On February 22, 2018, High Country filed a Complaint against Polaris in the Superior Court of Avery County, North Carolina, alleging that Polaris has failed and refused to repurchase inventory supplied by Polaris and failed to compensate or reimburse High Country for various expenses, all as required by the North Carolina General Statutes. [Doc. 1-1 at ¶¶ 22, 23]. In short, High Country contends that Polaris' failures constitute a breach of the Agreement with High Country and of N.C. G.S. §§ 20-305 et seq. and §§ 66-180 et seq. [Doc. 1-1 at ¶¶ 35, 37]. High Country further contends that the terms of these provisions may not be waived by an agreement for the application of other law, which the parties purported to do here by virtue of the Minnesota choice of law clause.

         On March 29, 2018, Defendant filed a Notice of Removal with this Court, on the ground that this Court has diversity jurisdiction over this action. [Doc. 1 at ¶ 3]. On April 5, 2018, without answering the Complaint, Defendant filed the instant motion, seeking an order compelling arbitration and dismissing Plaintiff's Complaint or, in the alternative, staying the proceedings pending arbitration. [Docs. 6 & 7 at 12, n. 7]. On April 30, 2018, Plaintiff responded to Defendant's motion, conceding that the Dealer Agreement “mandates arbitration in Minnesota, ” but contends, without citation to any authority, that the Agreement is a “contract of adhesion” that “violates North Carolina public policy and statutes” and is, therefore, unenforceable. [Doc. 17 at 1]. Plaintiff argues that because the Agreement “contains a choice of law provision invoking Minnesota law, ” “it is difficult to conceive how an arbitrator would decide the case under Minnesota law when North Carolina law clearly applies.” [Doc. 17 at 4, 5]. Plaintiff, however, “would not oppose the stay of these proceedings to allow for arbitration of what amount is owed to Plaintiff under [North Carolina statutory law].” [Doc. 17 at 5]. On May 4, 2018, Defendant replied thereto. [Doc. 20].

         Having been fully briefed by the parties, these matters are now ripe for disposition.


         The parties agree that the Agreement contains a mandatory arbitration provision. [Doc. 7; Doc. 17 at 1]. It is further undisputed that no arbitration has taken place. Accordingly, the threshold issues are whether this Court should compel arbitration and whether the Court should either stay the proceedings or dismiss the Complaint.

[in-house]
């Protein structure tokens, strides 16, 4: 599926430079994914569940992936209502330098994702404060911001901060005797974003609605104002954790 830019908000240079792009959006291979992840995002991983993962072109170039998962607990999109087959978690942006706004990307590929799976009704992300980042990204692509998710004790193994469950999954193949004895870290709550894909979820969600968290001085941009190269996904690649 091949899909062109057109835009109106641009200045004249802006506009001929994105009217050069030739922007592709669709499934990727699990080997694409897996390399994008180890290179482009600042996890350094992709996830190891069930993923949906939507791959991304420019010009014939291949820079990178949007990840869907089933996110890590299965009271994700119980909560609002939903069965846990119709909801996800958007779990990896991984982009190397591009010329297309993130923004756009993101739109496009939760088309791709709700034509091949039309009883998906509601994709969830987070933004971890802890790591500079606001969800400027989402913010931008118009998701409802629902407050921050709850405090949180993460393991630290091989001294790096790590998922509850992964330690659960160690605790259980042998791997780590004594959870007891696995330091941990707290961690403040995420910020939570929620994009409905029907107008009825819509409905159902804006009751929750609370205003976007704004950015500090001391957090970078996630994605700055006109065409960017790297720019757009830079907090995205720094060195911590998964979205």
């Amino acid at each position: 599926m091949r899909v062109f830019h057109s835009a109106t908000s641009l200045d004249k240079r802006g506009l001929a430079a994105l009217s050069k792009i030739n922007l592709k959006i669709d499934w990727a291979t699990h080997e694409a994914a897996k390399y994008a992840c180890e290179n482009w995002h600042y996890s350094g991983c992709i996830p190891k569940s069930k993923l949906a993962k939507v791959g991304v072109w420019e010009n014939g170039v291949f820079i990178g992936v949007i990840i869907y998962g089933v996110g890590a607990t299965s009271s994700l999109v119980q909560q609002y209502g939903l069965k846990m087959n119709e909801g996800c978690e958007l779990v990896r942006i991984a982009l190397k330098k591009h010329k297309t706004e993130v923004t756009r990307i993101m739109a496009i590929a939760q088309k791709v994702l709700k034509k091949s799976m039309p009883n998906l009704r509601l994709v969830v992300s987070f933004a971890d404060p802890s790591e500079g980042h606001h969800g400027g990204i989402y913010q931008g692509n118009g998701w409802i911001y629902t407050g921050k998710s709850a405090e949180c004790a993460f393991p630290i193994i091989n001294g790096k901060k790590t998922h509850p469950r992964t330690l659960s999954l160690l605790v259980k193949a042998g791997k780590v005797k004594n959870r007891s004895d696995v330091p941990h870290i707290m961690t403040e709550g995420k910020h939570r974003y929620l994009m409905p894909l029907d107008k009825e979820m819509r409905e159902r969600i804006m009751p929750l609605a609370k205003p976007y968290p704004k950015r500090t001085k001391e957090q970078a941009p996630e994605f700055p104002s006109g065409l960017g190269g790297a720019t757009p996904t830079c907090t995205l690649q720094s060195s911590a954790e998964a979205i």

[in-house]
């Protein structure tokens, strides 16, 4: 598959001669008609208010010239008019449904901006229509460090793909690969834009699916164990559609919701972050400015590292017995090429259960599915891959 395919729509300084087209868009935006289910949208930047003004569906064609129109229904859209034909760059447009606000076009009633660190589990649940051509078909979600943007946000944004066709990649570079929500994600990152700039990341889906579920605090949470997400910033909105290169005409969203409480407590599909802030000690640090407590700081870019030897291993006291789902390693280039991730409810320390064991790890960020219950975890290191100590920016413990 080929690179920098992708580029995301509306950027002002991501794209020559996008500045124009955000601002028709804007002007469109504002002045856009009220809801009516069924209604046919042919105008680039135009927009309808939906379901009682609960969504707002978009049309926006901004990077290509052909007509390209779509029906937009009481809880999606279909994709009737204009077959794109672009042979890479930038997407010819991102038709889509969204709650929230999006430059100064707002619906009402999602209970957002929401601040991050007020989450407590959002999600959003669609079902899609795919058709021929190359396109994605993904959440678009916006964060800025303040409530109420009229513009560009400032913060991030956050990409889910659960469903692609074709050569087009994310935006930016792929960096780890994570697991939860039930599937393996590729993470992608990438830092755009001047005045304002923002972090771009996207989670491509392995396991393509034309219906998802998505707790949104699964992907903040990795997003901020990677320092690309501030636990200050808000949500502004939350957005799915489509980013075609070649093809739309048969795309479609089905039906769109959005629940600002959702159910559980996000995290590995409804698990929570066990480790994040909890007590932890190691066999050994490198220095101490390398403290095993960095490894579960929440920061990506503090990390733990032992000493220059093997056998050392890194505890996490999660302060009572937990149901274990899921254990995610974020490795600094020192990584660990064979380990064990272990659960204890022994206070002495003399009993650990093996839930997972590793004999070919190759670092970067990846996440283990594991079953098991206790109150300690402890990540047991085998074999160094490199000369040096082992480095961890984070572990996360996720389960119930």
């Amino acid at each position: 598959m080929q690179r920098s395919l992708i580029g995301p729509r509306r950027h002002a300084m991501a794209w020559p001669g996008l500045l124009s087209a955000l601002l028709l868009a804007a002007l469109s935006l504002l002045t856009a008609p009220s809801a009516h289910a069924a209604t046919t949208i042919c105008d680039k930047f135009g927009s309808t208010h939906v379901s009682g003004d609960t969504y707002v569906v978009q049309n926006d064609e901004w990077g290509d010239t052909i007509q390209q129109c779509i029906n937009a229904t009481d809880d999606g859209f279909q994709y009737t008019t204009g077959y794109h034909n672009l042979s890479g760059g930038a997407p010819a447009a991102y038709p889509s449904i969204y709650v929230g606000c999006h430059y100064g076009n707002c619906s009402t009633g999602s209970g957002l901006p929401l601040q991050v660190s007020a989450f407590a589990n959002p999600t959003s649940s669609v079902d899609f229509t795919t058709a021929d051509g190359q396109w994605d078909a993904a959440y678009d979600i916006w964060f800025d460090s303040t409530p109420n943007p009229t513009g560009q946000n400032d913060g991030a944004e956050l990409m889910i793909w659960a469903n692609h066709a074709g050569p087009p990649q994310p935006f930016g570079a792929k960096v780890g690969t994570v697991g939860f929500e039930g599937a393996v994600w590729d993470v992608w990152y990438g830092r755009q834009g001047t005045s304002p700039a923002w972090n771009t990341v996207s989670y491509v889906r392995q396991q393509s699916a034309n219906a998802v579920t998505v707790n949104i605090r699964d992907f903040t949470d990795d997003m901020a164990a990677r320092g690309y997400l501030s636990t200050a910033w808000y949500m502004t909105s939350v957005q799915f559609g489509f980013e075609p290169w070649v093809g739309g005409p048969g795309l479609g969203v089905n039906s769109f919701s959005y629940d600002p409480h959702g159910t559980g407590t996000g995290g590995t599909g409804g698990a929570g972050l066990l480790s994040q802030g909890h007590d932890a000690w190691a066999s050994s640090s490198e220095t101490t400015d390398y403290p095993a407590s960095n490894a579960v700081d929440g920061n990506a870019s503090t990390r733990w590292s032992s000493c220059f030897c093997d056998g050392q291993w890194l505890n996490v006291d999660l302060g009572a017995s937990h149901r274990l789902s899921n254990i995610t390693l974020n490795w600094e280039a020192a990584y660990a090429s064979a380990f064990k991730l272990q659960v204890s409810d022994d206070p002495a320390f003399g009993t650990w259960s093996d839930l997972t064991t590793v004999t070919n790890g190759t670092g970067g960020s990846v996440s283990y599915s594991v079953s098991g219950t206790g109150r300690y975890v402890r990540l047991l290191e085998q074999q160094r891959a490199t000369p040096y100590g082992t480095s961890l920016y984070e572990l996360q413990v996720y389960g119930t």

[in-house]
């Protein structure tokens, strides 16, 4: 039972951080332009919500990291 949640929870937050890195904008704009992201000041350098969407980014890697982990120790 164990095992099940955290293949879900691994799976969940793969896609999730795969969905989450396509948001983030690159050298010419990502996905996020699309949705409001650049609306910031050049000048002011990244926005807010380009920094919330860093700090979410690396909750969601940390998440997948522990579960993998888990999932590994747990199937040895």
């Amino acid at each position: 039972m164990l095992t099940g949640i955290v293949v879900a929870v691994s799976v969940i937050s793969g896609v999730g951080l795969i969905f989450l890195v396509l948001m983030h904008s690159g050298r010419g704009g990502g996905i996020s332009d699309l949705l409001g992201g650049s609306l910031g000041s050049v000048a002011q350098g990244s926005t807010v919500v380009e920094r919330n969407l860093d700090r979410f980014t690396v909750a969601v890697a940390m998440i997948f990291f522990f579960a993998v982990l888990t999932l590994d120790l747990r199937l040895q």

The Federal Arbitration Act (“FAA”) governs the resolution of private disputes through arbitration. 9 U.S.C. § 1 et seq. Where a valid arbitration agreement exists and the issues presented fall within its purview, a district court has no choice but to compel arbitration. Adkins v. Labor Ready, Inc., 303 F.3d 496, 500 (4th Cir. 2002). A litigant may compel arbitration under the FAA if he can demonstrate: (1) the existence of a dispute between the parties; (2) a written agreement that contains an arbitration provision which purports to cover the dispute; (3) the relationship of the transaction to interstate or foreign commerce; and (4) the failure, neglect or refusal of the other party to arbitrate the dispute. Id. at 500-01.

         Here, it is undisputed that all four elements are met. First, the existence of a dispute has been demonstrated by Plaintiff's allegations of Defendant's breach of the Agreement and related failure to comply with North Carolina statutory law. Second, the Agreement contains an arbitration provision that purports to cover the dispute. Third, the transaction relates to interstate commerce in that the Defendant Polaris, a Minnesota corporation, and Plaintiff High Country, a North Carolina corporation, entered into a contract whereby Polaris would sell certain of its products ...

Buy This Entire Record For $7.95

Download the entire decision to receive the complete text, official citation,
docket number, dissents and concurrences, and footnotes for this case.

Learn more about what you receive with purchase of this case.